Adil Charkaoui is a permanent resident of Canada, (6) originally from Morocco. He has been living in Canada since 1995. Charkaoui was first arrested and detained in 2003 under a security certificate. (7) Charkaoui was released under a condition of bail in 2005, after having been held for approximately two years, and without ever having been charged with any criminal offense. To this day, Charkaoui remains under constant monitoring by way of an electronic device that he must wear at all times, with his ability to travel and to communicate via telephone or internet significantly restricted. (8) Charkaoui maintains that he would be at risk of torture if he was deported to Morocco. (9) Charkaoui has a wife and three children living with him in Montreal, where he teaches French and is working on a Ph.D. part time. (10) Charkaoui has consistently denied any terrorism affiliations. Because much of the evidence being used against Charkaoui is considered classified, he and his attorneys have not been made privy to all of the evidence, instead at times only being presented with summaries of the evidence that has been determined subject to disclosure to Charkaoui. (11)
Charkaoui has been vigorously protesting the security certificate in his case. For example, in addition to the Supreme Court case discussed herein, Charkaoui filed an additional challenge regarding the evidence the Government is using against him. Charkaoui challenged a late disclosure of allegedly "new" evidence that was submitted as part of the justification for his detention under a security certificate. Charkaoui also raised issues regarding the alleged destruction of some of the original evidence by the Canadian Security Intelligence Service (CSIS). (12) In June 2008, the Supreme Court ruled that CSIS has a duty to maintain such evidence, and that submission of mere summaries of the evidence to the presiding judge does not meet the requirements of Section 7 of the Charter, although the Court left the determination as to any specific prejudice in this case to the judge hearing the matter. (13) It is notable, as well, that Charkaoui has filed a constitutional challenge to the new Bill C-3--the legislation discussed in this article. That challenge is in a very early stage as of the writing of this article. (14)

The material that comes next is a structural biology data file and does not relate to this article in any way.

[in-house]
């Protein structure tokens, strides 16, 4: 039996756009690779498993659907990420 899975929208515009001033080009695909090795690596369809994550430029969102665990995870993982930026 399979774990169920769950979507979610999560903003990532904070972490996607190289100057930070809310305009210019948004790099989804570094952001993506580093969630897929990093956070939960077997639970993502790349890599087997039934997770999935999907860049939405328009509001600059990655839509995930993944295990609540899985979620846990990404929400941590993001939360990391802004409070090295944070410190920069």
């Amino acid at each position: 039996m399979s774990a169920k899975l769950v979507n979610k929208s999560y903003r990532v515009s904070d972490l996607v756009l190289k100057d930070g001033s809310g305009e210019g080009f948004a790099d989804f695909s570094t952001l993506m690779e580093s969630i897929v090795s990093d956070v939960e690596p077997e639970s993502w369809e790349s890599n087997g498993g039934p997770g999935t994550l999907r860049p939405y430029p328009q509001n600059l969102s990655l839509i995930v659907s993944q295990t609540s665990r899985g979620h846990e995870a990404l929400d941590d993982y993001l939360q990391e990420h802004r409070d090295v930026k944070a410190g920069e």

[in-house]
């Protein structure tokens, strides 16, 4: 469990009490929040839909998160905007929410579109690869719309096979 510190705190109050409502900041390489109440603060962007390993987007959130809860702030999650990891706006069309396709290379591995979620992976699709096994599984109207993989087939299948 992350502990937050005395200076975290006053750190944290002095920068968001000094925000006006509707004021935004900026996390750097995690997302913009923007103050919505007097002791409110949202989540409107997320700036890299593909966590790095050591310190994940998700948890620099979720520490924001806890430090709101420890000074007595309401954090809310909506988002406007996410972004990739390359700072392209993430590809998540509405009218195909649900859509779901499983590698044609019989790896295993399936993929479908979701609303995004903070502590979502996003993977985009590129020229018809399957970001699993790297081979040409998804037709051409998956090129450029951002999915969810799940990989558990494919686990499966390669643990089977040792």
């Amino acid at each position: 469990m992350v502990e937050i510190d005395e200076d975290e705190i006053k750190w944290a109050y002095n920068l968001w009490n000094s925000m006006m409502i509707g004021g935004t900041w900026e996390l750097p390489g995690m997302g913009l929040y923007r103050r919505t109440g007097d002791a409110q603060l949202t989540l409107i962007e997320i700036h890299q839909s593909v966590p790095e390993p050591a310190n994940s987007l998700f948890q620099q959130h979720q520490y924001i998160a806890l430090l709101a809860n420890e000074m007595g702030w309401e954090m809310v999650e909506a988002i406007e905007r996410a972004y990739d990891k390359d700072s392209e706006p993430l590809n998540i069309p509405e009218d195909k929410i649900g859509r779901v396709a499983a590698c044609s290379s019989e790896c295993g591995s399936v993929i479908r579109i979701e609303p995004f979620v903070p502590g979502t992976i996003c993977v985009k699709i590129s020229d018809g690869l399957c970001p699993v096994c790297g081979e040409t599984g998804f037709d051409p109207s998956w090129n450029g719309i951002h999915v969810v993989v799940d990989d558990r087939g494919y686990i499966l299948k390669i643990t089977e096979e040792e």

The second individual whose security certificate was considered in Charkaoui, Mohamed Harkat, is a Convention refugee originally from Algeria, living in Canada as a foreign national. (15) Harkat was arrested and detained in 2002. (16) In 2005, a judge of the Federal Court ruled that his security certificate was "reasonable." (17) In 2006, he was released on extensive bail conditions, restricting his movements, his ability to use the phone and internet, and even his ability to remain unsupervised in his home, and he remains under those conditions today. (18) Harkat has been advised that he will be deported to Algeria, a decision he is challenging on the basis that he is at risk of torture if deported there. (19) In late January 2008, Harkat was re-arrested on a government allegation that he had violated the terms of the conditions attached to his release, and he subsequently was re-released on conditions as the court considered the allegations. (20)
The third individual, Hassan Almrei, is also a Convention refugee, originally from Syria, who was living in Canada when he was arrested and detained in 2001. (21) His security certificate was judicially determined to be "reasonable," and he remains in detention to this day. (22) Although initially slated to be deported to Syria, that deportation order was stayed, based on a determination that an original assessment, which had found that he was not at risk of torture, was flawed. (23) The Supreme Court, in referring to Almrei's detention, noted that Almrei does not know "when, if ever, he will be released." (24)
Security Certificates Under Canadian Law
Canada has followed a trend, seen around the world, of using its immigration legislation to detain non-nationals suspected of terrorism involvement. Security certificates involve a finding that a non-national is inadmissible to Canada. (25) The outcome, if a certificate is deemed reasonable, is generally deportation of the person in question. (26)
Specifically, security certificates are issued under Canada's Immigration and Refugee Protection Act (IRPA), which was enacted in late 2001 and entered into force in early 2002. (27) Prior to 2002, a special process existed for permanent residents for whom removal was sought on national security grounds. (28) Such cases were held before the Security Intelligence Review Committee (SIRC) and included a number of procedural safeguards, including security-cleared lawyers and specified procedures for evidence claimed to be classified. (29) For foreign nationals who were not permanent residents of Canada, there was a separate security certificate proceeding, held before a federal judge. (30) In 2002, there were significant changes to Canada's immigration legislation including, among other things, elimination of the SIRC process for permanent residents. (31) There have been suggestions that the IRPA improperly eliminated necessary procedural safeguards. (32) Since the September 11th attacks, the Canadian security certificate system has come under considerable criticism. (33)
The relevant provision of the IRPA, considered by the Supreme Court in Charkaoui...